Over the last 12 years, the time around St. Patrick’s Day has held more of a sentimental reason to me than drinking beer, wearing green, and pots of gold.
Although if you would like to send me a pot of gold, that is fine too! 12 years ago, I ran a 5k in college that would change the path and direction of my life. I started this blog the summer after, which means the blog is nearly 12 years old.
A recap of the blog is another story. It’s changed as I’ve changed. I haven’t run every day since starting a blog. When I started blogging, I didn’t expect to be here 12 years later.
But back to running, I don’t know if I anticipated running 12 years later either. I don’t know, I didn’t think about it, and I didn’t define myself as a runner when I started running in March 2010.
You can read my entire running story here or in the tab above.
How did it start?
When I was a college sophomore, I saw a sign at the gym stating if you completed the annual campus 5k, you would get a free long sleeve t-shirt. As a college student, you can never have enough free things.
I had plenty of short sleeve shirts, but long sleeve shirts were something I was always looking for. All I had to do was complete a 5k?
Okay, sign me up. Sign me up, and I didn’t run an inch beforehand.
It wasn’t as if I was a runner beforehand. In fact, I hated running, and my running history previous to March of 2010 was lackluster. I swam competitively through high school and most of college, but I thought running was “the worst.”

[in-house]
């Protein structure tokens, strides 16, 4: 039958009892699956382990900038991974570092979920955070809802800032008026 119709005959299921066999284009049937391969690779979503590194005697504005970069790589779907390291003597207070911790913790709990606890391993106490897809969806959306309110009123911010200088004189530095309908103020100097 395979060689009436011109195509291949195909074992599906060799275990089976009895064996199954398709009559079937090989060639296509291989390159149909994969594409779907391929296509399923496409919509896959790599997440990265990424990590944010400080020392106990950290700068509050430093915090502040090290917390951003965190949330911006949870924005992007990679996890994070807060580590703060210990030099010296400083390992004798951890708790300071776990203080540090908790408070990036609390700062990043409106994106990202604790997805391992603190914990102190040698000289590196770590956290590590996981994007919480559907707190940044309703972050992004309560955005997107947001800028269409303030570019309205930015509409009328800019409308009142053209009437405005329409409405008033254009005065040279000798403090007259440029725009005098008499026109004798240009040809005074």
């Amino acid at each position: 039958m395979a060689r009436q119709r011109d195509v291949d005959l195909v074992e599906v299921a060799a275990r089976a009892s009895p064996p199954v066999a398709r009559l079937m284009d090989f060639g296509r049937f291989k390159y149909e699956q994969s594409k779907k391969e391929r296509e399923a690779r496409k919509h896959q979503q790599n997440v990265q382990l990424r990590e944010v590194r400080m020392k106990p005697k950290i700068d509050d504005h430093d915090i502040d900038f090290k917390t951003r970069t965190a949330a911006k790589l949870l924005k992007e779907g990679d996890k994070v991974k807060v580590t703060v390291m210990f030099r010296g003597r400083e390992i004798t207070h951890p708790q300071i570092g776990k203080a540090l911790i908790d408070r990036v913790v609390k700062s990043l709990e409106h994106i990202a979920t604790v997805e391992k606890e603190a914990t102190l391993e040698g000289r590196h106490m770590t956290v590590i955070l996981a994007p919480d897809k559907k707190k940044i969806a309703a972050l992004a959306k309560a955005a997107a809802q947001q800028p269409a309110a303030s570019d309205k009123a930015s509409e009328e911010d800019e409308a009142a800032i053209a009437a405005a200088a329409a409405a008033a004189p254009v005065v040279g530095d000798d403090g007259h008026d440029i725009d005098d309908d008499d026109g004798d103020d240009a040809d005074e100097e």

I failed the mile countless times in both middle and high school…or passed by a couple of seconds (passing was 12:30, and my mile PR was 12:12). After gym class, I didn’t run again. Because…why would I?
During my first two years of college, I ran twice. Both times were to “impress” upper-level students on the swim team. It wasn’t impressive, and I made a fool out of myself. During the offseason from swimming, I went to the gym and used the elliptical or lifted weights.
Long story short, I had no idea what I was getting myself into running the 5k, but the phrase “if it’s free, it’s for me” comes to mind with this race.
The race itself is pretty much a blur. I don’t remember much other than I didn’t really hate it. It was the first time in my life I didn’t hate running.
I finished the 5k in around 24 minutes. I don’t remember the exact time, but I remember not dying, texting my shocked dad that I had run a 5k, and picking up my free long sleeve shirt.
Of course, I didn’t tell my parents I was running this 5k…I didn’t want them to ask if I didn’t finish… My dad has been running for years. In fact, the same weekend I ran my 5k, he was getting ready for a marathon the next week (The Shamrock Marathon).
I didn’t want the embarrassment that his daughter couldn’t finish a 5k.
I wore that t-shirt all around the following day. I was going to wear my badge of honor.
After the race, it wasn’t as if I magically became engrossed in running. I wasn’t “hooked.” I did realize running wasn’t terrible, and I occasionally ran when it was nice out.
I ran 10-20 miles a week depending on the weather. When it was sunny, I would run the same 5k loop around campus. When it wasn’t nice out, I wouldn’t run.
I mark St. Patrick’s Day as the official day I got my running start because, after that point, I considered myself someone who didn’t hate running anymore. It’s hard to like it when you fail the mile test multiple times in grade school.
I began to consider myself a runner even though:
I didn’t run every day.
I didn’t run fast.
I didn’t log my mileage.
I didn’t run when it was cold, windy, or not perfect weather.
I had no desire to run with anyone or at a certain time…
I didn’t run any more races until July.
But I ran…and when I did, I enjoyed it.
Crazy to think that was 12 years ago.
Questions for you:
When did you start running?
What are you up to this St. Patrick’s Day?